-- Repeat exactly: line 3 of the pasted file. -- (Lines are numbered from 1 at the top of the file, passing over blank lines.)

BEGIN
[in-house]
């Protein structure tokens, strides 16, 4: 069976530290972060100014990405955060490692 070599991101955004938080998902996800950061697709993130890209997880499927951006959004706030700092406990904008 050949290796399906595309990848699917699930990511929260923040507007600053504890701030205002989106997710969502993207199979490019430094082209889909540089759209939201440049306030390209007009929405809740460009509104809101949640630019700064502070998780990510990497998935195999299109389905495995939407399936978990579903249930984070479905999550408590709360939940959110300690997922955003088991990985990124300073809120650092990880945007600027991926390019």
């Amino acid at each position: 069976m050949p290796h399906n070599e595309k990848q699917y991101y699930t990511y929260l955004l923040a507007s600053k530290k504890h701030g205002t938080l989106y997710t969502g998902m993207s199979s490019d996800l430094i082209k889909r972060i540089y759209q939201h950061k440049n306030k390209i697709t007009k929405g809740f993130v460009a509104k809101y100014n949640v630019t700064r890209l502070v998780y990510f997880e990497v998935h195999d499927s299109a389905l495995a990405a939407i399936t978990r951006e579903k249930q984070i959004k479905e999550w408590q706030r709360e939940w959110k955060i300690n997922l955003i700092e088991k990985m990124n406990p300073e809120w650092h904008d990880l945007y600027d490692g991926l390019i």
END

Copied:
């Amino acid at each position: 069976m050949p290796h399906n070599e595309k990848q699917y991101y699930t990511y929260l955004l923040a507007s600053k530290k504890h701030g205002t938080l989106y997710t969502g998902m993207s199979s490019d996800l430094i082209k889909r972060i540089y759209q939201h950061k440049n306030k390209i697709t007009k929405g809740f993130v460009a509104k809101y100014n949640v630019t700064r890209l502070v998780y990510f997880e990497v998935h195999d499927s299109a389905l495995a990405a939407i399936t978990r951006e579903k249930q984070i959004k479905e999550w408590q706030r709360e939940w959110k955060i300690n997922l955003i700092e088991k990985m990124n406990p300073e809120w650092h904008d990880l945007y600027d490692g991926l390019i």